Education and Financing
New strategies for financing and education are also being developed by Vermont to ensure that sufficient funding is available for the new transportation and development projects. For example, instead of using a gas tax, the state is evaluating a fee that could be charged based on the number of miles traveled. The state is also evaluating how to tax electricity that fuels electric vehicle charging. While the state has the goal of removing the vast majority of vehicles powered by fossil fuels, the state does not currently have a formalized plan to recuperate the lost revenue from the gas tax.
The Vermont Agency of Transportation and the Agency of Commerce and Community Development are aggressively moving forward with educational campaigns highlighting the importance of removing fossil fuels from the energy portfolio. Additionally, state agencies have been working to ensure that people are aware of land use and transportation goals, while also incentivizing programs related to car sharing and van pooling (State of Vermont, 2011).
The Vermont Department of Public Service is employing a program known as Efficiency Vermont to help achieve the state’s energy goal. Efficiency Vermont is the country’s first ratepayer-financed utility that provides statewide energy efficiency services. This energy efficiency program provides financial incentives and technical support in order to encourage Vermont’s businesses and homeowners to reduce their fossil fuel consumption by installing energy-efficient equipment, such as lighting, refrigerators, and dehumidifiers. Efficiency Vermont also works with contractors, distributors, and manufacturers that deliver energy-efficient products and services to Vermont businesses.
Efficiency Vermont is operated by the Vermont Energy Investment Corporation (VEIC), which is a nonprofit energy assistance organization under an appointment by the Vermont Public Service Board. This Vermont-based company has planned and applied energy efficiency programs throughout Vermont and in over 20 states and eight countries since 1986. Overall, VEIC is devoted to reducing the financial and ecological costs of energy usage through cost-effective energy efficiency technologies.
Distinctive Energy Utility
Efficiency Vermont is a distinctive energy utility that is unlike traditional electric companies because it functions to conserve energy, protect the environment, and save Vermonters money. Before Efficiency Vermont was created, traditional utilities charged for both energy usage and energy efficiency on ratepayers’ electric bills. Today, Efficiency Vermont adds an energy efficiency charge on Vermonters’ electric bills to provide funds for energy efficiency services. This switch has enabled Vermonters to receive a uniform and more comprehensive list of services that individual electric companies could not provide. The efficiency charge has removed energy efficiency services from the list of responsibilities that typical electric utilities must oversee. Besides simply aiming to reduce Vermont’s fossil fuel consumption with funds from an efficiency charge on electric bills, Efficiency Vermont will also play a pivotal role in achieving the Vermont Department of Public Service’s renewable energy goal.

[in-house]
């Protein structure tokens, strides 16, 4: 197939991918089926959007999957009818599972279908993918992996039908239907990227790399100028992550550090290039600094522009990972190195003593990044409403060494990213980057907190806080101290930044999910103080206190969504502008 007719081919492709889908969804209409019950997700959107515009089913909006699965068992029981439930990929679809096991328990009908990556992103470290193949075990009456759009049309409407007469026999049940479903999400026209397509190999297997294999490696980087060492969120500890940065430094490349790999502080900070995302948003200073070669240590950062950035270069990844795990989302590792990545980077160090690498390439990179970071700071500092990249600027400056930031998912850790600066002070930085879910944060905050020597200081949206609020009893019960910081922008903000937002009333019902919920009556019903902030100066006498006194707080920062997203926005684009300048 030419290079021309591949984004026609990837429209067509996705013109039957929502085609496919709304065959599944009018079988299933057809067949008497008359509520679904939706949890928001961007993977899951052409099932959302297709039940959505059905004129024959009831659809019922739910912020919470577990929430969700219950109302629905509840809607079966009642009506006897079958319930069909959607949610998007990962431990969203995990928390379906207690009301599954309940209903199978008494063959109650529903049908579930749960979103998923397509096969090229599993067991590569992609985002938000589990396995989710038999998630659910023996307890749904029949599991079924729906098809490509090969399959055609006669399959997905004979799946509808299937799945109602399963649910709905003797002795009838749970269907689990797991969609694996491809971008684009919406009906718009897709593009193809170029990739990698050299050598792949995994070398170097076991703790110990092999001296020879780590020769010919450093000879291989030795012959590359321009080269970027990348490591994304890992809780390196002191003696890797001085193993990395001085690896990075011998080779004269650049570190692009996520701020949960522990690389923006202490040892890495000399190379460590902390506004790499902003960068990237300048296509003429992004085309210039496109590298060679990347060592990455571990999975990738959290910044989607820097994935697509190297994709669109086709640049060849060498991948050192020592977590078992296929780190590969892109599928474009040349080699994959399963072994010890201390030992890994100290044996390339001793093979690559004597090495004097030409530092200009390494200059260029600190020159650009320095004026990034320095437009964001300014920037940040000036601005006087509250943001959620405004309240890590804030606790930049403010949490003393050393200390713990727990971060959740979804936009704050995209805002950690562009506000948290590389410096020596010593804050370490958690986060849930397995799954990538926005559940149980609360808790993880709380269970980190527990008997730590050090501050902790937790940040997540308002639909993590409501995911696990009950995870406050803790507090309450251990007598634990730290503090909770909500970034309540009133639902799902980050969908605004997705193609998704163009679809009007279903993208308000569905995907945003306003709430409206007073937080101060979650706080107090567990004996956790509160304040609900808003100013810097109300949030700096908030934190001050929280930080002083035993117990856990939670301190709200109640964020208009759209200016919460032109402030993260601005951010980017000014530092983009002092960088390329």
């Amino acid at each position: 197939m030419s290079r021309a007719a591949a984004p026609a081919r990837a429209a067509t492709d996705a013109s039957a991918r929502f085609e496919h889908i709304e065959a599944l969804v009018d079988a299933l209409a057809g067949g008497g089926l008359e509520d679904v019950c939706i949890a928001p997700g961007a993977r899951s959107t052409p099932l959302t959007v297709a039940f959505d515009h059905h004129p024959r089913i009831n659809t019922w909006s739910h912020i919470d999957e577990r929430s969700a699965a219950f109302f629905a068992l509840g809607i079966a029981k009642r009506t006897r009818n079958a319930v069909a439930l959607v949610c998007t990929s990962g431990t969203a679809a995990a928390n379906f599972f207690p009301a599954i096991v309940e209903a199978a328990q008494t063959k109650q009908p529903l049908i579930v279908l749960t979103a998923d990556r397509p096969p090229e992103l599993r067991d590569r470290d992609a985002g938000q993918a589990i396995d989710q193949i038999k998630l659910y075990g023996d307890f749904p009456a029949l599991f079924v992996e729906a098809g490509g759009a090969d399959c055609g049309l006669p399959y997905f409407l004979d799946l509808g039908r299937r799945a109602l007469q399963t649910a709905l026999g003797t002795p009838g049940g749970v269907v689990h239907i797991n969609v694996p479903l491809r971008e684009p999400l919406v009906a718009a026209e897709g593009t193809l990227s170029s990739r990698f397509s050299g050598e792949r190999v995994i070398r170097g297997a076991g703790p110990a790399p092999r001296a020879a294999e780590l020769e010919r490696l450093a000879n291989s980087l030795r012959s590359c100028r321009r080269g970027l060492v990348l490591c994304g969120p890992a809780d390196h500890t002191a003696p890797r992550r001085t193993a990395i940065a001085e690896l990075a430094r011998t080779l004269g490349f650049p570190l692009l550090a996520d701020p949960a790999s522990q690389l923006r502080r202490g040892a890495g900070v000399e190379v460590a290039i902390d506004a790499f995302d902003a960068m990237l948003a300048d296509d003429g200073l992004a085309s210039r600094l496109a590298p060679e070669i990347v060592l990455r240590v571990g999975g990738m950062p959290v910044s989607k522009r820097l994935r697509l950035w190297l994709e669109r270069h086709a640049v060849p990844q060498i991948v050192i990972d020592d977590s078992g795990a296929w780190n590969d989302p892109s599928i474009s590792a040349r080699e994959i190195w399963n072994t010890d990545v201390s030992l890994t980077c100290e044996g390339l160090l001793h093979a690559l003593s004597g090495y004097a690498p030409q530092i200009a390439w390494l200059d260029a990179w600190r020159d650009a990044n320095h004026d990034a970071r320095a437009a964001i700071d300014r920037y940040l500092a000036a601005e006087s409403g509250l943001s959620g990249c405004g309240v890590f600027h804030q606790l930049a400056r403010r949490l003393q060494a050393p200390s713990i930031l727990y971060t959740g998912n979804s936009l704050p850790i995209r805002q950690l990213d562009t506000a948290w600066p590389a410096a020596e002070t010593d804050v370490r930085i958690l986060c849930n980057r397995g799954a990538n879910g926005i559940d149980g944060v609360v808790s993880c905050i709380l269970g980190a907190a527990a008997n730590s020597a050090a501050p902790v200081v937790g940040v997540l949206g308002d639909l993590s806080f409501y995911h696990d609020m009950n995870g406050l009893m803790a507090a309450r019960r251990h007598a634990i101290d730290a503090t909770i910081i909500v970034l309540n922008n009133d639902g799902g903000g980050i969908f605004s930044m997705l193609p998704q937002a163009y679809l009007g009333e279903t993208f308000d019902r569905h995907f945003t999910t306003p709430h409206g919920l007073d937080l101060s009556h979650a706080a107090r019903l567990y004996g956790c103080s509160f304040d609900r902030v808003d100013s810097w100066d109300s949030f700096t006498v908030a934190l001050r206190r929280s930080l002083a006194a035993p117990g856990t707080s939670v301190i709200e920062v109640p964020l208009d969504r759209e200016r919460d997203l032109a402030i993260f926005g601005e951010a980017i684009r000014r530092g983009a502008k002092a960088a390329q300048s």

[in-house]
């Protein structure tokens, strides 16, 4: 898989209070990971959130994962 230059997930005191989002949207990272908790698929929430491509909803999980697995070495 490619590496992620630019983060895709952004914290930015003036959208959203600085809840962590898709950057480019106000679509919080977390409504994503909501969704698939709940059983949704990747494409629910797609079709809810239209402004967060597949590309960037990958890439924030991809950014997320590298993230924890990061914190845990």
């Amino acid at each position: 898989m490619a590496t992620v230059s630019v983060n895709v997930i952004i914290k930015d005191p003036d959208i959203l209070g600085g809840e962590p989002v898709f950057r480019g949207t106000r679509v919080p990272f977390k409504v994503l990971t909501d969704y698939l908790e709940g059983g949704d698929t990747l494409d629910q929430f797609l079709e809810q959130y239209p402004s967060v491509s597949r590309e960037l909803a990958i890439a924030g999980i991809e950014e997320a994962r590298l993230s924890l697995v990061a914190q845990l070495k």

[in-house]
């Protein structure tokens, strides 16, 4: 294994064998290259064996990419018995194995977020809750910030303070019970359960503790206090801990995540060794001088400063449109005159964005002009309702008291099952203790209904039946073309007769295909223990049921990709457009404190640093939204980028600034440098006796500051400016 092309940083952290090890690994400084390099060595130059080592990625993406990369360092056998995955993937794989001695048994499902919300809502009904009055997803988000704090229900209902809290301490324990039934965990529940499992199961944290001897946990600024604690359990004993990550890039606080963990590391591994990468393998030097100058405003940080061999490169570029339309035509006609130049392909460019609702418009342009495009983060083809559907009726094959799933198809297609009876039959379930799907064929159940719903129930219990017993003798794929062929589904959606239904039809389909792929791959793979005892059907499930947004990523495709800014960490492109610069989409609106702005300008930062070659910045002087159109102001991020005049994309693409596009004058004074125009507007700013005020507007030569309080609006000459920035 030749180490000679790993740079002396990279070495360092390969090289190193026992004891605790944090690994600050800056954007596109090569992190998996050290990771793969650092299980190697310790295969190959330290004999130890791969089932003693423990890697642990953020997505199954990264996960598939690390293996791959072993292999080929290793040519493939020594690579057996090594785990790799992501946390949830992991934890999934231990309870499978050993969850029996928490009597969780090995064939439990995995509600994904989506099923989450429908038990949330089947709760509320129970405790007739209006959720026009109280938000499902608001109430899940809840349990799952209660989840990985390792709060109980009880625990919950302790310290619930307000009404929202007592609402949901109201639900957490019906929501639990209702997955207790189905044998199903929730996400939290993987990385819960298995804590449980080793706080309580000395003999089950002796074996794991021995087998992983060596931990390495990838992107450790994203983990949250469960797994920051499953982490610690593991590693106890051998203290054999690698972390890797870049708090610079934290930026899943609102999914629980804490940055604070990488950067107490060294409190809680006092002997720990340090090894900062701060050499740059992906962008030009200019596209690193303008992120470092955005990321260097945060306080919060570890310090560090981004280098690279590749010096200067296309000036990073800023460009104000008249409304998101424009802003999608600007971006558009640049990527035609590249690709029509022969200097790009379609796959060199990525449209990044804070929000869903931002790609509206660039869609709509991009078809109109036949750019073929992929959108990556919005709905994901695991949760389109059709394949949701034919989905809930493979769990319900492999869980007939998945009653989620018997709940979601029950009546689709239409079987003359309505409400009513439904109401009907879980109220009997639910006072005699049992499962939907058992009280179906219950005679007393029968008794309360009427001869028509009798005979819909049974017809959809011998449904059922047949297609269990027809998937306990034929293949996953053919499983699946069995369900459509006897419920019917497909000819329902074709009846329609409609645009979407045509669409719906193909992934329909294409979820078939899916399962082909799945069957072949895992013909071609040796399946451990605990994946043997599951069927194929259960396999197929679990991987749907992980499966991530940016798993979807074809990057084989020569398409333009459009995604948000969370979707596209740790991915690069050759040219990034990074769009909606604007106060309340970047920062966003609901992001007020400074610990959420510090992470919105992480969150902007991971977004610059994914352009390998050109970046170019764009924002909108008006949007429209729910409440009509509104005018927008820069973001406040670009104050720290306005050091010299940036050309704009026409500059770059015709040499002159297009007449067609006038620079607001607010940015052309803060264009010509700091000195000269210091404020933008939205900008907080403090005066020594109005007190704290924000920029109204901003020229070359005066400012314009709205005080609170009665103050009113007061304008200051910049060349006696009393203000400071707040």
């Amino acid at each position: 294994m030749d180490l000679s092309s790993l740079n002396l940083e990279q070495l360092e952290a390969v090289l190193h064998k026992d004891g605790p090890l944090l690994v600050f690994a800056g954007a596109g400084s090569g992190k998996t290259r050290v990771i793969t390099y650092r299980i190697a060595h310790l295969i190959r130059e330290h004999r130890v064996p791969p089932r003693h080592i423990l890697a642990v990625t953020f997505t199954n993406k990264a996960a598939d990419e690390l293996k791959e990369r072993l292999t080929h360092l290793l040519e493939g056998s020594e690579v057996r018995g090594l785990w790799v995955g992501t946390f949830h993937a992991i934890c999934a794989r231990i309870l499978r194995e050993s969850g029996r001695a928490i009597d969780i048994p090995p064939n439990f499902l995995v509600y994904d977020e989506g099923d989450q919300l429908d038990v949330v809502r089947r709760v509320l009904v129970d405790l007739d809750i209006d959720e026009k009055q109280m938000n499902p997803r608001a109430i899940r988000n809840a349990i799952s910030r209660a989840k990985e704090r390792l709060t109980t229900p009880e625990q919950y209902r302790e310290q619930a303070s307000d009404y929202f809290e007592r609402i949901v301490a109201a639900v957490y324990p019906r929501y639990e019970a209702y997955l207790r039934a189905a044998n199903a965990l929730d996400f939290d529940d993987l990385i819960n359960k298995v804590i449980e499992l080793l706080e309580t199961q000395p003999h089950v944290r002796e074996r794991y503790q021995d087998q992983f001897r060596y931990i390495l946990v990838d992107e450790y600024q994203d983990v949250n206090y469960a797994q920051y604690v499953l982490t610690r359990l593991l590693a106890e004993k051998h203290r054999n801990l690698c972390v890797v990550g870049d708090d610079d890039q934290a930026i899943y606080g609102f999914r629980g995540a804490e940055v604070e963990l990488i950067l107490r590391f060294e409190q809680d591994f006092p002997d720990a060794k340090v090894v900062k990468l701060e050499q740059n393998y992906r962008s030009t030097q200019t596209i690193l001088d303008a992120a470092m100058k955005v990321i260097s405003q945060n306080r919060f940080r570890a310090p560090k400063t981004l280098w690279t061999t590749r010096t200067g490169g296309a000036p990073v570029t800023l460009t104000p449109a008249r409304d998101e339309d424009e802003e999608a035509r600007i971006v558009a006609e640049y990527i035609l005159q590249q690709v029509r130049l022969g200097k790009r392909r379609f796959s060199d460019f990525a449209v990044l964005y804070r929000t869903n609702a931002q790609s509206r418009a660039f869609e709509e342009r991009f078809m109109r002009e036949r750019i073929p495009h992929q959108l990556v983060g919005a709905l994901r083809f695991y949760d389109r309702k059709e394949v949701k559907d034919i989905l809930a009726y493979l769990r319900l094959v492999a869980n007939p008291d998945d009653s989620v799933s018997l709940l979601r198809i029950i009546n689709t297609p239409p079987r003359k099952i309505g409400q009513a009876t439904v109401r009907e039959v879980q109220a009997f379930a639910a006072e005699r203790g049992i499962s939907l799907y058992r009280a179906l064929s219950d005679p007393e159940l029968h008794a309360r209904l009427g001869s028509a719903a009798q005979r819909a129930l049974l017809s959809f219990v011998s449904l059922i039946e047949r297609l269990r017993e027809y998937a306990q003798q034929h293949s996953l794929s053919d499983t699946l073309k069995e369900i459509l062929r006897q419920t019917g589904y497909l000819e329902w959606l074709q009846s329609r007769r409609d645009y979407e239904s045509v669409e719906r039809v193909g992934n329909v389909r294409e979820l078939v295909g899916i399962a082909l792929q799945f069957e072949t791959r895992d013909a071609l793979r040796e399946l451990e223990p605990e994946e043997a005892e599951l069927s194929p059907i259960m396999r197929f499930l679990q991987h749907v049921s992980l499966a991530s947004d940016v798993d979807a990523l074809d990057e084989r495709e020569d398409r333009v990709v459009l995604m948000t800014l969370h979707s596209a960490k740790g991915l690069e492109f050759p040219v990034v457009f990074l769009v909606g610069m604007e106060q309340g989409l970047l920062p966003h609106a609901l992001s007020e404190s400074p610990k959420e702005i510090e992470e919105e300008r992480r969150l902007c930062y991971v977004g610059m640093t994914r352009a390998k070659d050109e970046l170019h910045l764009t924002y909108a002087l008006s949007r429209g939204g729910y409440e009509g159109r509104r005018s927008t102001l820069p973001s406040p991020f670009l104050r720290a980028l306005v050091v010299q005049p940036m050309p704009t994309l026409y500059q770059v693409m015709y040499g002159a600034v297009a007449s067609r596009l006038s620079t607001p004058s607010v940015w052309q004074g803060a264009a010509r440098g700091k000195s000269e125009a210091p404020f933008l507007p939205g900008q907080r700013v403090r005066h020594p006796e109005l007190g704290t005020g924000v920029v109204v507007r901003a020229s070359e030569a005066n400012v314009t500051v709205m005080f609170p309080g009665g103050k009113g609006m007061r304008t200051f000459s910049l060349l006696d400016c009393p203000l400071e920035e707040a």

Vermont’s energy plan specifically details that efficiency and conservation must be the first priority in order to meet the renewable energy goal. The plan conveys that it is more economically beneficial to lessen the current demand of energy by implementing energy-efficient equipment than it would be to increase the supply of renewable energy. Once efficiency has been established, then state officials say that the next priority would be to construct renewable energy generation projects. Additionally, energy efficiency initiatives are thought to have a direct benefit on the two large sectors of the plan that focus on transportation, home heating, and cooling.
A Push for Solar
In addition to energy efficiency projects to reduce the overall consumption of fossil fuels, Vermont has been pumping a tremendous amount of support for solar power. According to the U.S. Department of Energy, using the sun to generate electricity, heat, and natural lighting has become the most popular form of renewable energy. While solar power technology supplies less than one percent of global energy, each hour, the sun sends down more than enough energy to satisfy global power needs for an entire year (Imboden, 2012).